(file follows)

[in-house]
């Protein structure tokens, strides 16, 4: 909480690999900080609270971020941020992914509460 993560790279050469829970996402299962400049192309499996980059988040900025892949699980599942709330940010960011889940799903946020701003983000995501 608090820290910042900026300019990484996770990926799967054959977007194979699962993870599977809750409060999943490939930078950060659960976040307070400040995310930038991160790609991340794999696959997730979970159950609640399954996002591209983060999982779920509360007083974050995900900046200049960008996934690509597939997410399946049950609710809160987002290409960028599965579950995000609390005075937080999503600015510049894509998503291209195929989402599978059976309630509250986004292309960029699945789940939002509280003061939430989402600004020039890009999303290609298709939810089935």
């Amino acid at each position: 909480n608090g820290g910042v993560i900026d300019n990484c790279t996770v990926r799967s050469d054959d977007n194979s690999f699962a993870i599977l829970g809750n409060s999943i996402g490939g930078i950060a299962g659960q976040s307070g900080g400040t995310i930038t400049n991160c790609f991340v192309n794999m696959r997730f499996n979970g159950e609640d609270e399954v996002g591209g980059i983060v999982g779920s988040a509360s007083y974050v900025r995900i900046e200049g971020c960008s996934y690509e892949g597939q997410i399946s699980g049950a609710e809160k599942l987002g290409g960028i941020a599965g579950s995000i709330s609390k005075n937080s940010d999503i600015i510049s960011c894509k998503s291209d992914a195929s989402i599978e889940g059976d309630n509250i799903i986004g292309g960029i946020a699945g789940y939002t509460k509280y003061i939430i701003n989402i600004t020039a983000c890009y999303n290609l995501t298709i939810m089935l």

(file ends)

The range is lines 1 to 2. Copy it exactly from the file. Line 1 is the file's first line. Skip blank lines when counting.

[in-house]
């Protein structure tokens, strides 16, 4: 909480690999900080609270971020941020992914509460 993560790279050469829970996402299962400049192309499996980059988040900025892949699980599942709330940010960011889940799903946020701003983000995501 608090820290910042900026300019990484996770990926799967054959977007194979699962993870599977809750409060999943490939930078950060659960976040307070400040995310930038991160790609991340794999696959997730979970159950609640399954996002591209983060999982779920509360007083974050995900900046200049960008996934690509597939997410399946049950609710809160987002290409960028599965579950995000609390005075937080999503600015510049894509998503291209195929989402599978059976309630509250986004292309960029699945789940939002509280003061939430989402600004020039890009999303290609298709939810089935």